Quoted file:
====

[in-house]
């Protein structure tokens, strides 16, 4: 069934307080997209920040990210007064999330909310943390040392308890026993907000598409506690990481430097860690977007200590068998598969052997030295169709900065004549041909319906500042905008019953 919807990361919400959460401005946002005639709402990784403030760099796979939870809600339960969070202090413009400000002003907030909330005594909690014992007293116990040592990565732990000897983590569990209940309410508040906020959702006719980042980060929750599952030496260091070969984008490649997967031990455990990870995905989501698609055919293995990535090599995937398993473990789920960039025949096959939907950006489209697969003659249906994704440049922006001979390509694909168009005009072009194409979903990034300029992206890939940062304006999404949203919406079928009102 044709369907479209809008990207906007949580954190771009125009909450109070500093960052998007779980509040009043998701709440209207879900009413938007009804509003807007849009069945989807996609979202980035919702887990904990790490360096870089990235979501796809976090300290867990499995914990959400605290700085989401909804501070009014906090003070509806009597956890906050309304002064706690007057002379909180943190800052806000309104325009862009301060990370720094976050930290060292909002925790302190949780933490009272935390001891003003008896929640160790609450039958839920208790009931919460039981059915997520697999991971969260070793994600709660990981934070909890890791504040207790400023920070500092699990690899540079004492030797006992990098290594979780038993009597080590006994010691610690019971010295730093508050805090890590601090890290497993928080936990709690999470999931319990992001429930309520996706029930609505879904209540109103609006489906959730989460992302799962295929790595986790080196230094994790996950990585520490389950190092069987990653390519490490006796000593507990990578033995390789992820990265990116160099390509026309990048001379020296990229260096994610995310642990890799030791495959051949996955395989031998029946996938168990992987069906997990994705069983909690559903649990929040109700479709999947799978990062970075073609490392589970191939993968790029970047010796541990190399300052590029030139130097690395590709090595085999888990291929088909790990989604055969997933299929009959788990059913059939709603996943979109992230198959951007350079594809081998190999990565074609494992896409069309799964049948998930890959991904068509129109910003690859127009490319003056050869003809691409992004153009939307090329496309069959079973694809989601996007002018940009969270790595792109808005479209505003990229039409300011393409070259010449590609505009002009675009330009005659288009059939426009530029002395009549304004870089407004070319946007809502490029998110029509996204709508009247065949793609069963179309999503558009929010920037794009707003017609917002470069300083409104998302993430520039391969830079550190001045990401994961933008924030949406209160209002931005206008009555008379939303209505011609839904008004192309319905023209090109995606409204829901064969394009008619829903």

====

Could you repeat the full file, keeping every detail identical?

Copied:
[in-house]
């Protein structure tokens, strides 16, 4: 069934307080997209920040990210007064999330909310943390040392308890026993907000598409506690990481430097860690977007200590068998598969052997030295169709900065004549041909319906500042905008019953 919807990361919400959460401005946002005639709402990784403030760099796979939870809600339960969070202090413009400000002003907030909330005594909690014992007293116990040592990565732990000897983590569990209940309410508040906020959702006719980042980060929750599952030496260091070969984008490649997967031990455990990870995905989501698609055919293995990535090599995937398993473990789920960039025949096959939907950006489209697969003659249906994704440049922006001979390509694909168009005009072009194409979903990034300029992206890939940062304006999404949203919406079928009102 044709369907479209809008990207906007949580954190771009125009909450109070500093960052998007779980509040009043998701709440209207879900009413938007009804509003807007849009069945989807996609979202980035919702887990904990790490360096870089990235979501796809976090300290867990499995914990959400605290700085989401909804501070009014906090003070509806009597956890906050309304002064706690007057002379909180943190800052806000309104325009862009301060990370720094976050930290060292909002925790302190949780933490009272935390001891003003008896929640160790609450039958839920208790009931919460039981059915997520697999991971969260070793994600709660990981934070909890890791504040207790400023920070500092699990690899540079004492030797006992990098290594979780038993009597080590006994010691610690019971010295730093508050805090890590601090890290497993928080936990709690999470999931319990992001429930309520996706029930609505879904209540109103609006489906959730989460992302799962295929790595986790080196230094994790996950990585520490389950190092069987990653390519490490006796000593507990990578033995390789992820990265990116160099390509026309990048001379020296990229260096994610995310642990890799030791495959051949996955395989031998029946996938168990992987069906997990994705069983909690559903649990929040109700479709999947799978990062970075073609490392589970191939993968790029970047010796541990190399300052590029030139130097690395590709090595085999888990291929088909790990989604055969997933299929009959788990059913059939709603996943979109992230198959951007350079594809081998190999990565074609494992896409069309799964049948998930890959991904068509129109910003690859127009490319003056050869003809691409992004153009939307090329496309069959079973694809989601996007002018940009969270790595792109808005479209505003990229039409300011393409070259010449590609505009002009675009330009005659288009059939426009530029002395009549304004870089407004070319946007809502490029998110029509996204709508009247065949793609069963179309999503558009929010920037794009707003017609917002470069300083409104998302993430520039391969830079550190001045990401994961933008924030949406209160209002931005206008009555008379939303209505011609839904008004192309319905023209090109995606409204829901064969394009008619829903």